The Easter break has come and gone and Storm Katie has been battering half of the UK.
Unusually, it was the Midlands to the South which took the brunt of the damaging winds.
There was garden fence and tree damage locally, but personally I escaped with some ripped roofing felt on my shed.
The Reigate Cub Scout Cooking Competition (which we won last year) surpassed my expectations and our young team of 2 eight and 2 nine year olds managed to cook a two course meal in 90 minutes from scratch for less than £5 using 4 gas burners (and without losing any fingers, having any disasters or giving the judges food poisoning).
This year’s theme was 100 years of Cub Scouts, so Baloo managed to find “An Indian Recipe” from 1917 and a recipe for a Spotted Dick pudding.
During practice, the Indian Recipe produced a really good Chicken Curry with onions. It was very flavoursome chicken dish and a beautiful sauce (not all sauce like a modern curry).
The Spotted Dick pudding was really good, but we some learned that it did need a full 60 minutes boiling in the Muslin cloth.
The rules say that a leader cannot assist their own team, and I was a little out of position as I was keeping an eye on another group at the opposite end of the hall from ours.
This proved frustrating, but I did at least manage to get word to ours to use some more heat to help reduce the sauce for the main course.
Out of a total of 50 points, the winners got 42 points.
Our team managed 41 points, so finished second.
Third place in the morning groups achieved 39 points.
There were four more teams in the afternoon session, the highest of which was awarded 31 points.
It was a really great effort from such a young team, and it is great to see these kids taking on a challenge so successfully.
But I am not sure who was more chuffed at the result, the Cubs or their parents. More than one of them told me that the youngsters had never cooked before!
We have a visit planned to the local Fire Station for the first meeting of the new term next week and in April, we will be going down to Brighton for the day and seeing a special screening of the new version of “The Jungle Book”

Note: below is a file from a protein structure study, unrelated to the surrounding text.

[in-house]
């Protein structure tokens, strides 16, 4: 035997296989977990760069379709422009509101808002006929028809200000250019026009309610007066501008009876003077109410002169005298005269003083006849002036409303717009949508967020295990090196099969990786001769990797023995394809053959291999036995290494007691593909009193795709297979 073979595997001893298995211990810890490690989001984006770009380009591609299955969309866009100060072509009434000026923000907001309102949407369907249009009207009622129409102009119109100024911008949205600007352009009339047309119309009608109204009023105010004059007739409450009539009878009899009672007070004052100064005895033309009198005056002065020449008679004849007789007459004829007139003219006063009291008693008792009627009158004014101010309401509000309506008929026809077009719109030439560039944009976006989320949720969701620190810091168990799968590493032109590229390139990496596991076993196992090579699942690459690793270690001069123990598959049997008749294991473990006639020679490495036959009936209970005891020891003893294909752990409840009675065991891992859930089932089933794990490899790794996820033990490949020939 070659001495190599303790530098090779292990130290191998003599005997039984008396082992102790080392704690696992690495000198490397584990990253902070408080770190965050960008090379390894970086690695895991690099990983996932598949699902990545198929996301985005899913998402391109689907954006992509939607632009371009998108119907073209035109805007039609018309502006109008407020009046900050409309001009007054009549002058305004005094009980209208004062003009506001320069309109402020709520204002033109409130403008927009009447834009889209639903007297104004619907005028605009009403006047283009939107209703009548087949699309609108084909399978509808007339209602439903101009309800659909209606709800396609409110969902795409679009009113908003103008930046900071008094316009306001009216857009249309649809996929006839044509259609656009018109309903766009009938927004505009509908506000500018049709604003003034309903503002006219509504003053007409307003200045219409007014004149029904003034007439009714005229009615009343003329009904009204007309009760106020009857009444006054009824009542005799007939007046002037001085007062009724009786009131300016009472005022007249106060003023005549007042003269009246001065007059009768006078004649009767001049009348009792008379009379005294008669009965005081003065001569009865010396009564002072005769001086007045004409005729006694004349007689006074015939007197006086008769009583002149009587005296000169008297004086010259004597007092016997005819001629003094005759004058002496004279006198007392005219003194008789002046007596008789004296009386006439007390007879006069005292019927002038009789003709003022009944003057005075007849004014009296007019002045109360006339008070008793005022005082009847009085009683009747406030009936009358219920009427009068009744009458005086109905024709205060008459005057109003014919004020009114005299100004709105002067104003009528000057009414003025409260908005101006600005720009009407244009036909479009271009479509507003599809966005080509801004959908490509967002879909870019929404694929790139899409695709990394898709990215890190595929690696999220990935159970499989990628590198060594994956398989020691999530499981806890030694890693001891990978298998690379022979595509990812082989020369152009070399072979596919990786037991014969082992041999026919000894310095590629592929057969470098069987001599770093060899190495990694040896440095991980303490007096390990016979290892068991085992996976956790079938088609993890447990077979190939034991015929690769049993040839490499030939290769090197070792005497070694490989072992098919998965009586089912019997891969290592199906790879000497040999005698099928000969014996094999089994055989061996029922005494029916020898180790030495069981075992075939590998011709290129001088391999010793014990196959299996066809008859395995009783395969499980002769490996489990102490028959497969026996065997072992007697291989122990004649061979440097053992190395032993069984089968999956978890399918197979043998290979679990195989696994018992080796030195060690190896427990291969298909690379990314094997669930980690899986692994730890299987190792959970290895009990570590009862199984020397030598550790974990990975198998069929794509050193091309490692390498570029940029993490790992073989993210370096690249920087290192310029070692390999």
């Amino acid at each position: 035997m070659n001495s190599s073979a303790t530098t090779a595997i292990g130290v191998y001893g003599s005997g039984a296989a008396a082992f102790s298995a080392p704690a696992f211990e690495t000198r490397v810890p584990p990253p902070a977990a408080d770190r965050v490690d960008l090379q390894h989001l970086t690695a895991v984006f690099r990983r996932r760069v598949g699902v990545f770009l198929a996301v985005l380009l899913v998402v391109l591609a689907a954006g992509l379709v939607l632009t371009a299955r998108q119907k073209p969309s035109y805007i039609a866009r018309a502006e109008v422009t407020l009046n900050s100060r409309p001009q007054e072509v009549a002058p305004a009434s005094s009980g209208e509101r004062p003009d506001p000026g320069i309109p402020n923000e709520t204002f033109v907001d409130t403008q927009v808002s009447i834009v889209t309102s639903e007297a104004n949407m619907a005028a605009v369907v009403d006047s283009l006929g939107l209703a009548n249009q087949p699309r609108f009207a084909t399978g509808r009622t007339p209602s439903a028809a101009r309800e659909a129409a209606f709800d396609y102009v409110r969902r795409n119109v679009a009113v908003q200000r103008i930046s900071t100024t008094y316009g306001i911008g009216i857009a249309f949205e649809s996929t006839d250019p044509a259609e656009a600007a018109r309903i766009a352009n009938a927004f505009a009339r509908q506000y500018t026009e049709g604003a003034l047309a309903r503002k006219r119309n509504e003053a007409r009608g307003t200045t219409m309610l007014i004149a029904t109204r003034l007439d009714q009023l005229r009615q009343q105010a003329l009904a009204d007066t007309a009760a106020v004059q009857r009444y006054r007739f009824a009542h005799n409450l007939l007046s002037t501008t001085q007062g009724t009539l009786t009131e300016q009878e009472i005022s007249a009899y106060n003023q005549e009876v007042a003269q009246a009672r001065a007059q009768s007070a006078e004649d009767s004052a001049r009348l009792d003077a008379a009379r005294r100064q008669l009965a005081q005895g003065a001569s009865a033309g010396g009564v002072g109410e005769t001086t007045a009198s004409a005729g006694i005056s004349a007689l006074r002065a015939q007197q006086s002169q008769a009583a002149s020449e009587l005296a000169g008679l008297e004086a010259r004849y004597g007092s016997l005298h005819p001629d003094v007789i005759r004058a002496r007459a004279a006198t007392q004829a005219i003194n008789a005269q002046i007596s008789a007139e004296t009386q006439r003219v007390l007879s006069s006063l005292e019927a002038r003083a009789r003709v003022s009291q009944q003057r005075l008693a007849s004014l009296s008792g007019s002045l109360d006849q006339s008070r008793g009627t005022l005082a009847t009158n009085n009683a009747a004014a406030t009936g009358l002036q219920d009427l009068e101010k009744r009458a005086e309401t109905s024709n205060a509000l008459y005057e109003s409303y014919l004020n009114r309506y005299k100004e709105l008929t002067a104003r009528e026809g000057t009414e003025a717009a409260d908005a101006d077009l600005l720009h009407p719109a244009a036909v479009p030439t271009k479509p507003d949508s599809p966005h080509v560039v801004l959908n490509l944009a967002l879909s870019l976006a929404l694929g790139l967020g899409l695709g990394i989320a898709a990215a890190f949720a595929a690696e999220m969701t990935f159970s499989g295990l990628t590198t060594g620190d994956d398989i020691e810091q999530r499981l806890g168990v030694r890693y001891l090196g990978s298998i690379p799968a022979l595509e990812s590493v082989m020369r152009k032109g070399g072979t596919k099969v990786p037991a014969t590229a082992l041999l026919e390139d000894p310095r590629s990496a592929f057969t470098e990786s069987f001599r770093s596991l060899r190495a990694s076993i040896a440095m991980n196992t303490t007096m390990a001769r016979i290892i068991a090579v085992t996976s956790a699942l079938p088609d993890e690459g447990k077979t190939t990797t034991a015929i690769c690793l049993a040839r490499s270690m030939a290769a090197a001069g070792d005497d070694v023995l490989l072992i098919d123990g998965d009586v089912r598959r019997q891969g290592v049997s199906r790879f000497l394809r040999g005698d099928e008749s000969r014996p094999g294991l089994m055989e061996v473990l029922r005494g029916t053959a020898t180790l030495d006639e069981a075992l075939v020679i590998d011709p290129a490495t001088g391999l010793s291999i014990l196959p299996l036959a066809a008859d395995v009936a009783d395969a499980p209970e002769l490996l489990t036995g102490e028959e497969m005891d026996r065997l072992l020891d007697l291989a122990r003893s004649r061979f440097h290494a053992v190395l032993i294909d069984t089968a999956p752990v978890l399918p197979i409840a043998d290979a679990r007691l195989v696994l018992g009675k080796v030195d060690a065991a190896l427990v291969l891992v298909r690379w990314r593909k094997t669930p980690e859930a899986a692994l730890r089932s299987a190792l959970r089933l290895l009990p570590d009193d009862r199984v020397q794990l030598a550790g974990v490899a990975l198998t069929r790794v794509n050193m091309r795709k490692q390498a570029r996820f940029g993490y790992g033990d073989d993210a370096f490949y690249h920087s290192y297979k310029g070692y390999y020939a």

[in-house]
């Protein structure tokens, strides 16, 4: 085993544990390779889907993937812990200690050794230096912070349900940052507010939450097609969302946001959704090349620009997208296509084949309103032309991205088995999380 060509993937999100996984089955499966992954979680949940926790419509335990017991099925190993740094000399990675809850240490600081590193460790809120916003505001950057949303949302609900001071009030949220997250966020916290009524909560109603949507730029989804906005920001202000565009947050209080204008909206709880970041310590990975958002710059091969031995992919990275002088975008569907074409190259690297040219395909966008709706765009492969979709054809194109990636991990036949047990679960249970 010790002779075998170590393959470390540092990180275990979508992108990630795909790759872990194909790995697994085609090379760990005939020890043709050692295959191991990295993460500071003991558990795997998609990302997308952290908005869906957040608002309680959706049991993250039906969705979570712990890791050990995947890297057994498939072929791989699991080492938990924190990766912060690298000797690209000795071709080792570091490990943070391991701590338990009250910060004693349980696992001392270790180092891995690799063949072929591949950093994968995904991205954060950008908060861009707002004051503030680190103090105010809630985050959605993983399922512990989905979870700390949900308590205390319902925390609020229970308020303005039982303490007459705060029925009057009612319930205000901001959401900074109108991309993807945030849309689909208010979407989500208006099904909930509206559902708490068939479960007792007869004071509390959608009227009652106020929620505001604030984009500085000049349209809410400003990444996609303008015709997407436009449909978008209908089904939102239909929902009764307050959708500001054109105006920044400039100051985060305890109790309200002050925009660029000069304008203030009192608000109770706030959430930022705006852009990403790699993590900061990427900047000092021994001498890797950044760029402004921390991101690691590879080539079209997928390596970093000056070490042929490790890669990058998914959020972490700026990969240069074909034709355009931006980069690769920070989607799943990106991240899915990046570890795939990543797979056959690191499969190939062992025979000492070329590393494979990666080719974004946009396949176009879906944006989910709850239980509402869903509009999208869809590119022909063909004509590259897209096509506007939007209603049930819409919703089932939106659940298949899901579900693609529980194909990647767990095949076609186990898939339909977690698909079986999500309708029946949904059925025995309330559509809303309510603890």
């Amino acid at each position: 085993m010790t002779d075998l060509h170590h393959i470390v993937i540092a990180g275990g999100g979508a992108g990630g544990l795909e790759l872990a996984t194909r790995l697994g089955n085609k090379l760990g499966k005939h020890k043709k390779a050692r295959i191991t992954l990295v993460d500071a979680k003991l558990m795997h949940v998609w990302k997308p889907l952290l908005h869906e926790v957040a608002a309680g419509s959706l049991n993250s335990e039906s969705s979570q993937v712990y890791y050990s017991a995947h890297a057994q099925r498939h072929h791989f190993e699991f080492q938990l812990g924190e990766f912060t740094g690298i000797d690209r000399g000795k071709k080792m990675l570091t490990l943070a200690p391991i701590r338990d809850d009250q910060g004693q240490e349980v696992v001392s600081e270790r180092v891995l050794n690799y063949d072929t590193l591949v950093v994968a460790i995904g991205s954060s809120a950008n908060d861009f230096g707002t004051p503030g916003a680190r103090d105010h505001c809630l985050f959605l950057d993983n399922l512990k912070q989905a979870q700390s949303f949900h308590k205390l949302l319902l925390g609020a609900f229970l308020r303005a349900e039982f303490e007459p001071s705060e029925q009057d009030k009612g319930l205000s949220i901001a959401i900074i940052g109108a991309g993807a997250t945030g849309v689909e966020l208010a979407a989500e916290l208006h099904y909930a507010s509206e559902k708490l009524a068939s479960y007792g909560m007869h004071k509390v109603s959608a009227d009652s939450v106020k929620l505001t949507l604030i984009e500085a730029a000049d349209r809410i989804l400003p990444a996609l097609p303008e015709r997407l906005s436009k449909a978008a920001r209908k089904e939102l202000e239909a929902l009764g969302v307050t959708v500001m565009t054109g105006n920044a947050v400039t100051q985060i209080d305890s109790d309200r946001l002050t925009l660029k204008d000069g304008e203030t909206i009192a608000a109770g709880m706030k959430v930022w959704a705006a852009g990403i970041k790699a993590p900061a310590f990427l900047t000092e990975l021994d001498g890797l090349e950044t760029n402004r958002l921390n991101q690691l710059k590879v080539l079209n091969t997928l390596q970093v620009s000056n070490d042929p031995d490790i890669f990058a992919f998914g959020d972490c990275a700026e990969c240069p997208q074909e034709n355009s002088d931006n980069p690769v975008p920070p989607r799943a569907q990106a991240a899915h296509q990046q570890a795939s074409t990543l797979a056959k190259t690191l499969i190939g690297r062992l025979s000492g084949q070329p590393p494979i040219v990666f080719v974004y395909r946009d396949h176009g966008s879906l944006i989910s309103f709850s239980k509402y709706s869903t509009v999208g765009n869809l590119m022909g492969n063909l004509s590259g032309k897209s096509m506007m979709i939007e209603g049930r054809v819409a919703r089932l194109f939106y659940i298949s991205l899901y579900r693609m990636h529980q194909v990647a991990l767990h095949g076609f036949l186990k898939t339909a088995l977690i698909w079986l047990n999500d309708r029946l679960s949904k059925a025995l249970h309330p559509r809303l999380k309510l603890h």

My thoughts go out to the victims and their families.
The bombings at Brussels Airport and Metro Stations on 22 March were both indiscriminate and shocking.
The perpetrators must learn that no good can ever come of this behaviour.
He was one of the first wave of flamboyant international footballers that I was really aware of. Such an exciting player to see in a World Cup and European Championships.
Luckily, his vision of “Total Football” and the “Cruff Turn” will live on.
<The moment the Cruyff turn was introduced to the world>
Johan Cruyff RIP
I have spent spare moments over the past few weeks cataloguing my old vinyl collection. I love the format, but no longer play it and really could not part with it.
The popular end of the collection is now on show <<<<here>>>>
I also have many classical LPs, but I do not feel quite as emotionally attached to those!
Last Thursday, Emmy The Great played a lovely gig at the Islington Assembly Hall supporting the release of her third album “Second Love”.
Although the Photography Fascists were in evidence, I did manage to sneak a few reasonable pictures, which are here.
At about 7:30, their names were being crossed from the bills and we were told that The Tuts would not be playing.
The band came through the bar as they left and explained to a few of us disappointed fans that they had agreed to an early slot as they were expected elsewhere at 10:00. They found that the Promotor had bumped them up the bill to headliners when they arrived, and their previous commitment meant they could no longer play.
We did have a chat about the new album and how things were going with the Pledge Music crowd funding.
They are nice kids. Attitude in spades, but real nice girls.
Chin chin xxx